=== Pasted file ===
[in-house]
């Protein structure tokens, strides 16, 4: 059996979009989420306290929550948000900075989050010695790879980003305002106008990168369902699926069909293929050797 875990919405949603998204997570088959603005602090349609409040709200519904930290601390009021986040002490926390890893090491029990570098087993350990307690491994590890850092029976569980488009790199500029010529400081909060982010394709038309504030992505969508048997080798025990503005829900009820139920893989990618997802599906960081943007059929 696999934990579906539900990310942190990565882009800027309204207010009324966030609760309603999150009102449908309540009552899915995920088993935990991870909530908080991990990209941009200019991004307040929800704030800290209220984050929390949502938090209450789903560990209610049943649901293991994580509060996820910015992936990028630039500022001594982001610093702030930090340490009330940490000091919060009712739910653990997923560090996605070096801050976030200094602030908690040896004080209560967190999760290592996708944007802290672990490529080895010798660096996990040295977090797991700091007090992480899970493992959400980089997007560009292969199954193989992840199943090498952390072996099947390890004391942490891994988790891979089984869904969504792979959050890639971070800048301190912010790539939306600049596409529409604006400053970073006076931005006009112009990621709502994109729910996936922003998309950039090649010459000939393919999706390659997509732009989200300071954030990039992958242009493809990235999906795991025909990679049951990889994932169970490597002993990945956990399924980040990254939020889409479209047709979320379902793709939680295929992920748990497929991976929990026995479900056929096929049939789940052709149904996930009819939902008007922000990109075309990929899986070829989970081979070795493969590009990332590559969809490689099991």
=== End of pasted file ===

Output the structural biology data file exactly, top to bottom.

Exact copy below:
[in-house]
């Protein structure tokens, strides 16, 4: 059996979009989420306290929550948000900075989050010695790879980003305002106008990168369902699926069909293929050797 875990919405949603998204997570088959603005602090349609409040709200519904930290601390009021986040002490926390890893090491029990570098087993350990307690491994590890850092029976569980488009790199500029010529400081909060982010394709038309504030992505969508048997080798025990503005829900009820139920893989990618997802599906960081943007059929 696999934990579906539900990310942190990565882009800027309204207010009324966030609760309603999150009102449908309540009552899915995920088993935990991870909530908080991990990209941009200019991004307040929800704030800290209220984050929390949502938090209450789903560990209610049943649901293991994580509060996820910015992936990028630039500022001594982001610093702030930090340490009330940490000091919060009712739910653990997923560090996605070096801050976030200094602030908690040896004080209560967190999760290592996708944007802290672990490529080895010798660096996990040295977090797991700091007090992480899970493992959400980089997007560009292969199954193989992840199943090498952390072996099947390890004391942490891994988790891979089984869904969504792979959050890639971070800048301190912010790539939306600049596409529409604006400053970073006076931005006009112009990621709502994109729910996936922003998309950039090649010459000939393919999706390659997509732009989200300071954030990039992958242009493809990235999906795991025909990679049951990889994932169970490597002993990945956990399924980040990254939020889409479209047709979320379902793709939680295929992920748990497929991976929990026995479900056929096929049939789940052709149904996930009819939902008007922000990109075309990929899986070829989970081979070795493969590009990332590559969809490689099991």